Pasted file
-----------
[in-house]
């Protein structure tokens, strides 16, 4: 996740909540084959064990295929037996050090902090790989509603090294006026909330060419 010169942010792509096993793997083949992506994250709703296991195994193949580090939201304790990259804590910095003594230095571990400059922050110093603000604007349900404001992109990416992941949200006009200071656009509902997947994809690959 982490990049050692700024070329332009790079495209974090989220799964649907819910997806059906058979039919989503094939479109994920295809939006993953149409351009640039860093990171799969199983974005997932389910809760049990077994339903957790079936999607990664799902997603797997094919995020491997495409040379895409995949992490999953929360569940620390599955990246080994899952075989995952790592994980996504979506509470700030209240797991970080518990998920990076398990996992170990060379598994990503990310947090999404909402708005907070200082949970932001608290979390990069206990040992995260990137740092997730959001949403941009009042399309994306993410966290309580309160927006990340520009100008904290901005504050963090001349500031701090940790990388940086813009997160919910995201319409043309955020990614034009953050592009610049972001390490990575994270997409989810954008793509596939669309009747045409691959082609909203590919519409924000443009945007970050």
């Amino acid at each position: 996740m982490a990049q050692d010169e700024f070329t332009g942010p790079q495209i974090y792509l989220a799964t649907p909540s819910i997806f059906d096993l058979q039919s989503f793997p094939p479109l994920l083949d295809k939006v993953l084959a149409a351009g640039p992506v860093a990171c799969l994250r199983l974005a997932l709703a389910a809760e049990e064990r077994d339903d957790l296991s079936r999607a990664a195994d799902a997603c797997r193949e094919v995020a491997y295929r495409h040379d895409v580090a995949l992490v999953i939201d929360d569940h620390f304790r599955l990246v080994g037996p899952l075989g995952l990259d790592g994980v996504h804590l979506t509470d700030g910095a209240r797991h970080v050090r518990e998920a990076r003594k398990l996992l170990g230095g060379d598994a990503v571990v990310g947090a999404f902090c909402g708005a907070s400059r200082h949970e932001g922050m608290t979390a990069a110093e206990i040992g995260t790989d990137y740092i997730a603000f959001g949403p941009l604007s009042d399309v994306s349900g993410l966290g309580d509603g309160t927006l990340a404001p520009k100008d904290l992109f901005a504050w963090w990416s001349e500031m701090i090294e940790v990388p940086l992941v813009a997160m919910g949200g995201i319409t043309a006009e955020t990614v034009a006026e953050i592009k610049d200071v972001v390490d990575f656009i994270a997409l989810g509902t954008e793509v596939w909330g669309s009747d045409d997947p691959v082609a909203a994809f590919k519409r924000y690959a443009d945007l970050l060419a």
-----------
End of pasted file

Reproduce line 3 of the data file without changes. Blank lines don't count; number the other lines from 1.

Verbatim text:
């Amino acid at each position: 996740m982490a990049q050692d010169e700024f070329t332009g942010p790079q495209i974090y792509l989220a799964t649907p909540s819910i997806f059906d096993l058979q039919s989503f793997p094939p479109l994920l083949d295809k939006v993953l084959a149409a351009g640039p992506v860093a990171c799969l994250r199983l974005a997932l709703a389910a809760e049990e064990r077994d339903d957790l296991s079936r999607a990664a195994d799902a997603c797997r193949e094919v995020a491997y295929r495409h040379d895409v580090a995949l992490v999953i939201d929360d569940h620390f304790r599955l990246v080994g037996p899952l075989g995952l990259d790592g994980v996504h804590l979506t509470d700030g910095a209240r797991h970080v050090r518990e998920a990076r003594k398990l996992l170990g230095g060379d598994a990503v571990v990310g947090a999404f902090c909402g708005a907070s400059r200082h949970e932001g922050m608290t979390a990069a110093e206990i040992g995260t790989d990137y740092i997730a603000f959001g949403p941009l604007s009042d399309v994306s349900g993410l966290g309580d509603g309160t927006l990340a404001p520009k100008d904290l992109f901005a504050w963090w990416s001349e500031m701090i090294e940790v990388p940086l992941v813009a997160m919910g949200g995201i319409t043309a006009e955020t990614v034009a006026e953050i592009k610049d200071v972001v390490d990575f656009i994270a997409l989810g509902t954008e793509v596939w909330g669309s009747d045409d997947p691959v082609a909203a994809f590919k519409r924000y690959a443009d945007l970050l060419a």